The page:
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Merry Christmas! Or Happy Holidays!?

Updated on November 13, 2016

Tis the Season of Love and Joy!

Why are so many people worked up over these simple words that should symbolize happiness and joy? There are several holidays being celebrated throughout the month of December, some religious, some not, yet some people seem to think their particular holiday should take precedence over everyone else’s. The loudest voices seem to be those of Christians who are angry that Christmas is no longer viewed as the main celebration of the season.

As a Christian, I believe Christianity is supposed to exemplify love, peace, kindness, mercy, forgiveness, and charity, as did our Lord Jesus Christ when He was here on this Earth. Yet sadly, when I look around I do not always see self described Christians exhibiting these qualities.

Holiday Celebrations in December

Peace on Earth Good Will Toward Men
Peace on Earth Good Will Toward Men | Source
Family celebrating Kwanzaa
Family celebrating Kwanzaa | Source
Thanks to http://lovefromtheoven.com
Thanks to http://lovefromtheoven.com | Source

The Merry Christmas versus Happy Holidays Grumble Is Back Again

Recently I read where one person wrote the following:

“I am sick and tired of every year when CHRISTMAS comes around, there are people who want to take CHRIST out of CHRISTMAS. It might offend someone. Well how about all of the CHRISTIANS? What about offending us because you are taking our CHRIST out of CHRISTMAS!?!? CHRIST IS CHRISTMAS!!! If you aren't celebrating CHRIST then why are you celebrating? CHRISTMAS is about the birth of our SAVIOR! CHRISTMAS is one of a few holidays left that celebrate my CHRIST! Leave my holiday alone!!! And tell everyone MERRY CHRISTMAS, not Happy Holidays! Repost if your not ashamed”

A Few December Holidays Coming Up

Here is a list of a few of the holidays that take place between December 1st and New Year’s Day around the world:

6 - St. Nicholas Day (International)

8 - Bodhi Day - Buddha's Enlightenment (Buddhist)

12 - Virgin of Guadalupe (Mexico)

12 - Mildad un Nabi (Islamic)

13 - Santa Lucia Day (Sweden)

16 - Las Posadas (Mexico -- December 16 though December 25, 2016)

21 - Yule, or the Winter Solstice

25 - Christmas (Christian, Roman Catholic, International)

25 - Hanukkah (December 25, 2016 through January 1, 2017)

26 - Boxing Day (Canada, United Kingdom)

26 - Kwanzaa (African-American - Dec. 26, 2016 - Jan 1, 2017)

January 1 New Year’s Day

(Most of the dates on the above list were found on the Interfaith Calendar. You can access that calendar in its entirety by clicking here. There are in fact several more holidays on the world calendar, but I listed the main ones here so that people can see that the month of December does not belong to Christians alone.

More December Celebrations

Santa Lucia celebration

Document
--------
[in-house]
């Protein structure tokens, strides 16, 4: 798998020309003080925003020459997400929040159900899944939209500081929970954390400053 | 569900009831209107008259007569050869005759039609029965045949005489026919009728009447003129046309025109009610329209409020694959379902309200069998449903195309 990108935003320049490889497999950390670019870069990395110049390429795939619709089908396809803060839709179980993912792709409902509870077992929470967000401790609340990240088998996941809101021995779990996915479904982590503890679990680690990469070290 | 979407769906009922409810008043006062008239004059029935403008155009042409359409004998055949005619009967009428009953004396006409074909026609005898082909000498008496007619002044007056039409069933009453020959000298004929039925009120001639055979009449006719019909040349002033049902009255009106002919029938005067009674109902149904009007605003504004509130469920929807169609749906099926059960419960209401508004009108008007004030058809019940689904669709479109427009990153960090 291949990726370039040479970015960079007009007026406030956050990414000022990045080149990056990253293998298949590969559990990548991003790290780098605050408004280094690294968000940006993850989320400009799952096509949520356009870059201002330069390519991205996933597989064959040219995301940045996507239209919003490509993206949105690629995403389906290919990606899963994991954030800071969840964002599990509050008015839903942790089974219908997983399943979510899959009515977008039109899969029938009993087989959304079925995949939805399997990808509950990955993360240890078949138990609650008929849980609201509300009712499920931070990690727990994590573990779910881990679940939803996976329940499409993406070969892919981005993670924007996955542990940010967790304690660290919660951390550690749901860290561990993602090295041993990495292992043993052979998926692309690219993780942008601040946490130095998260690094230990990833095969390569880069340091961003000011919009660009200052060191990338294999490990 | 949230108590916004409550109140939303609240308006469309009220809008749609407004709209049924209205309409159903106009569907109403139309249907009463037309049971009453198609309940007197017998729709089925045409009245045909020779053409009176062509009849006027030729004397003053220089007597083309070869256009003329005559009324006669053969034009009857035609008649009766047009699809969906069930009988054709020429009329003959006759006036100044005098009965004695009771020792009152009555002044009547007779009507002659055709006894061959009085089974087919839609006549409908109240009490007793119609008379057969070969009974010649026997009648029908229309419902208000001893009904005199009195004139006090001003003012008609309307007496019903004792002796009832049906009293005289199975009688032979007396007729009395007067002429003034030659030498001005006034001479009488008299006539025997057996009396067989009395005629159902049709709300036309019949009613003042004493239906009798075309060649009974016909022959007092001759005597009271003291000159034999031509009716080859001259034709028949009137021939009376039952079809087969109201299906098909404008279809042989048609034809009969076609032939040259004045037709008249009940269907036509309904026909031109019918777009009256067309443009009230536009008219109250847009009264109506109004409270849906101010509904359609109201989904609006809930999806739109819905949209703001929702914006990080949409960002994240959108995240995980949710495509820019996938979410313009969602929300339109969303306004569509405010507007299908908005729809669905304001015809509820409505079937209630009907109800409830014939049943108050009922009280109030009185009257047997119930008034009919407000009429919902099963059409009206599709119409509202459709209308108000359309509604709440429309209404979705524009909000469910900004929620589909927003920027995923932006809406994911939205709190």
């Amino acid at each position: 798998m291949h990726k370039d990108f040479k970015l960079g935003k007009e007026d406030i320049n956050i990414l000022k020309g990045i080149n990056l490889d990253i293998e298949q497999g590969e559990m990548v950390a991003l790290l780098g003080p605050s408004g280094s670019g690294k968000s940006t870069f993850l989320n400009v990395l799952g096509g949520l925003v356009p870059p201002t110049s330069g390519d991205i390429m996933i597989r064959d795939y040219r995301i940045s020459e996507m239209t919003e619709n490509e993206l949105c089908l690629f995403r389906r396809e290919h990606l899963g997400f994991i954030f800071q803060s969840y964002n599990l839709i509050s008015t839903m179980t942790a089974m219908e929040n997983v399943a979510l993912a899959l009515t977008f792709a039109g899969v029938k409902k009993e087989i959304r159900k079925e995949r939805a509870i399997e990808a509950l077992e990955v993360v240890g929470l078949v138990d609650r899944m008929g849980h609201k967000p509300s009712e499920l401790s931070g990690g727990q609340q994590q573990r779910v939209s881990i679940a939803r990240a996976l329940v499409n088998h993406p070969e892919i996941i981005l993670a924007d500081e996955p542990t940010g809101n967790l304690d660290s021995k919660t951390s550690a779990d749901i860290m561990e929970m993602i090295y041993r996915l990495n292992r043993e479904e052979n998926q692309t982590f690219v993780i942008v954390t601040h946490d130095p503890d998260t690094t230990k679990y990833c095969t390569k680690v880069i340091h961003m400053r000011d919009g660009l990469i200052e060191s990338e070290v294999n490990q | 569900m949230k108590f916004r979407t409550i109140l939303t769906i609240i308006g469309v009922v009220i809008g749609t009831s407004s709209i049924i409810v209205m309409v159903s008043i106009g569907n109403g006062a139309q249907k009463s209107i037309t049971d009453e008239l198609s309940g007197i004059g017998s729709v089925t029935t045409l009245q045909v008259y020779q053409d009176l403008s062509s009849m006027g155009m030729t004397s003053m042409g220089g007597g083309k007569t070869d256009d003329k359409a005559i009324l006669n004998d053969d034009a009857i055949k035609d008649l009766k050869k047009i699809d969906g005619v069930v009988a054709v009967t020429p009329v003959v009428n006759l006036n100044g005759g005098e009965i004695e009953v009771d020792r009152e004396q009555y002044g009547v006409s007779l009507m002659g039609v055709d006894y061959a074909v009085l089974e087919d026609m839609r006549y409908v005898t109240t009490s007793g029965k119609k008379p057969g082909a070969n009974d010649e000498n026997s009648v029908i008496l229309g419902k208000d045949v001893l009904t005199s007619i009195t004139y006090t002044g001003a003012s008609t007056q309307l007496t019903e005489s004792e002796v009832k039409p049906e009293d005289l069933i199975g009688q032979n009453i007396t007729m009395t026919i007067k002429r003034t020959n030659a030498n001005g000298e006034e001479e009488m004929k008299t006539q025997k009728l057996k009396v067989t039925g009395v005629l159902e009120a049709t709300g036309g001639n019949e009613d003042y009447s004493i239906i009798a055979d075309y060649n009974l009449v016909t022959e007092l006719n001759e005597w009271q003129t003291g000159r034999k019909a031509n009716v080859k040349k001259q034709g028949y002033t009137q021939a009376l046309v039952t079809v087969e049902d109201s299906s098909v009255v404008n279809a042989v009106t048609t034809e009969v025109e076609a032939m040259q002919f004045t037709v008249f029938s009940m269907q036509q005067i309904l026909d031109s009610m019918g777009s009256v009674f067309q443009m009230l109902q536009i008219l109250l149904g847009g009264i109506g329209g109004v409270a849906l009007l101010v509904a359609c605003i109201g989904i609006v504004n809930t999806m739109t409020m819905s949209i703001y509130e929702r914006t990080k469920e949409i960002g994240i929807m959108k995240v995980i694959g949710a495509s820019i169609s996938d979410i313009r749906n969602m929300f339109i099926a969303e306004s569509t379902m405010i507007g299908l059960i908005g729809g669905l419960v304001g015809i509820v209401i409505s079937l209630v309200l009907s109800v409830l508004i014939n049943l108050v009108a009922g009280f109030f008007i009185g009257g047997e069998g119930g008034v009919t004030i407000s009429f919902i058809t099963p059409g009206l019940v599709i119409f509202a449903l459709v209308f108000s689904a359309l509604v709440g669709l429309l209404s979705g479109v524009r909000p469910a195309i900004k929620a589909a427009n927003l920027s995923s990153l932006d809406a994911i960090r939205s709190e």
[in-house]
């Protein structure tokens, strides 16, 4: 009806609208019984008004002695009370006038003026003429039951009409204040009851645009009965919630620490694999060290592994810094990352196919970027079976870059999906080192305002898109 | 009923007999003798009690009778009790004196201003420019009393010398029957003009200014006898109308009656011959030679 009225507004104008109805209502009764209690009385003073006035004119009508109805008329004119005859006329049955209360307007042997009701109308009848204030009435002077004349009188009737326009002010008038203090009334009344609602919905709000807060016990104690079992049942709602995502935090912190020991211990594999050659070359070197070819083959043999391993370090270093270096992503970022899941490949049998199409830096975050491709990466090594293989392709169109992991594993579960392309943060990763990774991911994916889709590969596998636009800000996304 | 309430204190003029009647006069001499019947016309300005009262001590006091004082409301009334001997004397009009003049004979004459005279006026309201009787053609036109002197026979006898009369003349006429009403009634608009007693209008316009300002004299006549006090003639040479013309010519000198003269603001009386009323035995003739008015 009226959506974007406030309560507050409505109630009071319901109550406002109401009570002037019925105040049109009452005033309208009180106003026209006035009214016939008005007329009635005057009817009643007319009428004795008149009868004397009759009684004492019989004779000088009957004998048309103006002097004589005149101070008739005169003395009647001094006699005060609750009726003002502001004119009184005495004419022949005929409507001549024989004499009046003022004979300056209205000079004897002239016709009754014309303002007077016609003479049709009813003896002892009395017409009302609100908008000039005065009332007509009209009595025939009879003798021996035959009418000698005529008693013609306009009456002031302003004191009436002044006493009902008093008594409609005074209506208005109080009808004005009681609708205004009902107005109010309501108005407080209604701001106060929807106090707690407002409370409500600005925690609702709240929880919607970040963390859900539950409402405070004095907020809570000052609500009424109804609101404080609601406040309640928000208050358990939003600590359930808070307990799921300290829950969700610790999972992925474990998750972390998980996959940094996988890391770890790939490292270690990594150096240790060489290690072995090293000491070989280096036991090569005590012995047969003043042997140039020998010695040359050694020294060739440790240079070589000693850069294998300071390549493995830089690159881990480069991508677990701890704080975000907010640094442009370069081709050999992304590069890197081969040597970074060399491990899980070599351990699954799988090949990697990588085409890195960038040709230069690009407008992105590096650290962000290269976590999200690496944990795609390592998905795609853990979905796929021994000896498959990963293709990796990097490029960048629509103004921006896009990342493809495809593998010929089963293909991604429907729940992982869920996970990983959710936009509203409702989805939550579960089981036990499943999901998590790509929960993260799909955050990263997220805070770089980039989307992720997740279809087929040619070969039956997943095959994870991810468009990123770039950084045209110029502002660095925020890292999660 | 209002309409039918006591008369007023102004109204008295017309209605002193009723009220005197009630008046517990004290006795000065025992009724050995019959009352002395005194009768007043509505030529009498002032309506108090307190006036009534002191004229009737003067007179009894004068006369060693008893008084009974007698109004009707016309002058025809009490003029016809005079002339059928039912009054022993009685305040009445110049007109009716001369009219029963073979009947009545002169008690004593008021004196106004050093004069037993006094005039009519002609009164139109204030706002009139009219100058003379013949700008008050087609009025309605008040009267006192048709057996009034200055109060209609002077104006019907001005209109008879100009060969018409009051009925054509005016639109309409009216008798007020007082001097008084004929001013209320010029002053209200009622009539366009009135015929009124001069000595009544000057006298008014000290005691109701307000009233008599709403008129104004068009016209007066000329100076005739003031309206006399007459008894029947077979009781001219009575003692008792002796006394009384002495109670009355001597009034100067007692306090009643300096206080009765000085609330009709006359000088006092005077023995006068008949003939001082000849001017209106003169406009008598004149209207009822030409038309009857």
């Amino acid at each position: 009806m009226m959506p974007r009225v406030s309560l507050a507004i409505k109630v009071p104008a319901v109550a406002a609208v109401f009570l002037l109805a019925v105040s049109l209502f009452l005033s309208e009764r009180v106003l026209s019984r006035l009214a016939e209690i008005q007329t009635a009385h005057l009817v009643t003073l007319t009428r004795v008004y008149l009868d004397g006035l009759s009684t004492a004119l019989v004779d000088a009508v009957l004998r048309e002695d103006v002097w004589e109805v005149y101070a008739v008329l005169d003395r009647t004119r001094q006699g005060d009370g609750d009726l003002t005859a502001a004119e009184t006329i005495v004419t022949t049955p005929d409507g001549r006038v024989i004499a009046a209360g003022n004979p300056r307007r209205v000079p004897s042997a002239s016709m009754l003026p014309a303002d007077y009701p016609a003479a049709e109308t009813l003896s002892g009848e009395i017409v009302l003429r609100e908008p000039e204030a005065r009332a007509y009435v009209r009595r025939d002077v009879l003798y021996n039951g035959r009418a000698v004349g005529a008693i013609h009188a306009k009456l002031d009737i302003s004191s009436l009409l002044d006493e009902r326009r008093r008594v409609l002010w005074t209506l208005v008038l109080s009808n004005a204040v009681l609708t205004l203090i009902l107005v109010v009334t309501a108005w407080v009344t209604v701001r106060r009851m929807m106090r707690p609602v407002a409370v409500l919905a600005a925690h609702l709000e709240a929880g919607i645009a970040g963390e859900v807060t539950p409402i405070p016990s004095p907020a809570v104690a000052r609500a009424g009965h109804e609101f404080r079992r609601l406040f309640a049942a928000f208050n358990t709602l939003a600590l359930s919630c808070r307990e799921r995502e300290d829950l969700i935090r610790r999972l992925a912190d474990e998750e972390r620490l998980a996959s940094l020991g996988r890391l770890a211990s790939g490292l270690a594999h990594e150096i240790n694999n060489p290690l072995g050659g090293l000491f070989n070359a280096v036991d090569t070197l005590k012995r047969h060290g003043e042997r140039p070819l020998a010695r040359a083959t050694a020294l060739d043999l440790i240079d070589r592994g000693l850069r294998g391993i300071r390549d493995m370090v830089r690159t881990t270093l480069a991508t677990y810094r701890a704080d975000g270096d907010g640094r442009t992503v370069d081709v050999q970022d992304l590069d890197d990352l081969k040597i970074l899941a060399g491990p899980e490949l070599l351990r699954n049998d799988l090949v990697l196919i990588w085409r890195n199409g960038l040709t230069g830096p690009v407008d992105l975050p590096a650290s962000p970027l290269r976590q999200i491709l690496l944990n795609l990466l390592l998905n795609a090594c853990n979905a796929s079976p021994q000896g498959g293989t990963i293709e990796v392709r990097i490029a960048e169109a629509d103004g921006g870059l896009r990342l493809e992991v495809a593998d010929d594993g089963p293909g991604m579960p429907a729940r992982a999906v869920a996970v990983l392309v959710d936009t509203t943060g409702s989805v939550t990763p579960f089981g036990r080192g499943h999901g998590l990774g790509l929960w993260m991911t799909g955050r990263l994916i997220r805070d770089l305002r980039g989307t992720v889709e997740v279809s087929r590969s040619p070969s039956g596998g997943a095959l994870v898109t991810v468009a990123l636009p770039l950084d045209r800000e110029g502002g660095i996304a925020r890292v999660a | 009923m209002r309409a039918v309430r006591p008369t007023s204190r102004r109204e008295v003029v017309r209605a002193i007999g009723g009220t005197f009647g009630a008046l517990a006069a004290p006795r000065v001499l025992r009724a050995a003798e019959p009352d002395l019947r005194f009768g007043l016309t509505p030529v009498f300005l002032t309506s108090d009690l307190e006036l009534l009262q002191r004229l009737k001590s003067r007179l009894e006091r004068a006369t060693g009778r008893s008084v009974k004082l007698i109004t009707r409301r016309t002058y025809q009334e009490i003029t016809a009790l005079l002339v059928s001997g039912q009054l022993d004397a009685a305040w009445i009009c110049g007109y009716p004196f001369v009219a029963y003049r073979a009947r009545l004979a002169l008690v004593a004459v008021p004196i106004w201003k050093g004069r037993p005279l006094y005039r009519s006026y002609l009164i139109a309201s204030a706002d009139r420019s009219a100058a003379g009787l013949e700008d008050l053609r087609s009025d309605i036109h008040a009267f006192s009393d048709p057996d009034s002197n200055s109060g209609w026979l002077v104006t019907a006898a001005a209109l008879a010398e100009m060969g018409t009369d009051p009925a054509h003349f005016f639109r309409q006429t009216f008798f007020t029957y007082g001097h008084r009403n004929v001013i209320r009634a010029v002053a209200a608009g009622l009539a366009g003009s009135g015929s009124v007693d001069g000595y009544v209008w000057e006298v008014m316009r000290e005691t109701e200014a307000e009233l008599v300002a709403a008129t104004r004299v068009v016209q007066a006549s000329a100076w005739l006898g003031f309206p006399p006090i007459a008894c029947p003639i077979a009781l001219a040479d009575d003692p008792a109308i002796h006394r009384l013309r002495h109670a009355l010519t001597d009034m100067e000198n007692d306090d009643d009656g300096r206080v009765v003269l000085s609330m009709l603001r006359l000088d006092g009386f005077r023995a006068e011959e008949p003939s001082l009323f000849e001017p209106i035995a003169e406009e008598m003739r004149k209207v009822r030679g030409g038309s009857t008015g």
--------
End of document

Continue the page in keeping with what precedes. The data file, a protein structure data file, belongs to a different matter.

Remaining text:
Santa Lucia celebration | Source
Thomas Kinkade Christmas Chapel
Thomas Kinkade Christmas Chapel | Source

The USA Is Becoming More Diverse Everyday -- Whatever Happened To Religious Freedom? To Peace On Earth Good Will Toward Men . . .

The person who wrote the rant above about some nameless mythical person taking the Christ out of his/her Christmas must not be aware that the United States is a very diverse country and becoming more so every day.

There are hundreds of thousands of people living here who have celebrations during the month of December, but not Christmas celebrations. Is Christmas the only winter holiday that should be recognized in this country? Have Christians become so self-centered that they cannot allow for anyone else’s celebration?

Just as the writer of the rant above wants to know why someone is taking the Christ out of his/her Christmas, many of these people who do not celebrate Christmas are probably wondering why they must have Christ forced into their special holiday, and why Christmas supersedes their special holiday.

The United States is supposed to be a place where people have religious freedom. Many people came to this New World to be able to worship as they wished without fear of persecution. What has happened to that attitude of tolerance? Are we to reinstate the inquisition for people who do not worship as Christians believe they should?

Source

Jesus Christ Should Be a Part of Everything Christians Do Everyday

Let me just say that as a Christian, I believe Jesus Christ should be included in everything we do every day all day long. If that is not possible then perhaps we should rethink what we are doing that we cannot include Him in whatever it is.

It is my humble opinion that no one can take Christ out of our homes, or our hearts, unless we allow that to happen. Mere words like Merry Christmas or Happy Holidays have no bearing on whether or not Christ resides in our homes and our hearts. The fact that everyone in the world is not celebrating Christ does not prevent me (or you) from doing so every single day.

Tailor your holiday message to the person.  Be inclusive.
Tailor your holiday message to the person. Be inclusive. | Source

Tailor Your Celebratory Message To the Person and Be Inclusive

There is no reason we cannot say Merry Christmas to acquaintances, family, and friends, whom we know are celebrating Christmas, but if we are not sure, then wishing someone Happy Holidays would seem to be the considerate thoughtful thing to do instead. Christians are supposed to be thoughtful and considerate are they not?

Happy Holidays is a good way to include everyone in the many celebrations taking place in December, instead of singling out one particular group or favoring one particular group over another. The origin of holiday is holy day. What is wrong with saying “Happy Holy Days” to people, so as to be inclusive rather than exclusive?

When Did Christmas Really Originate?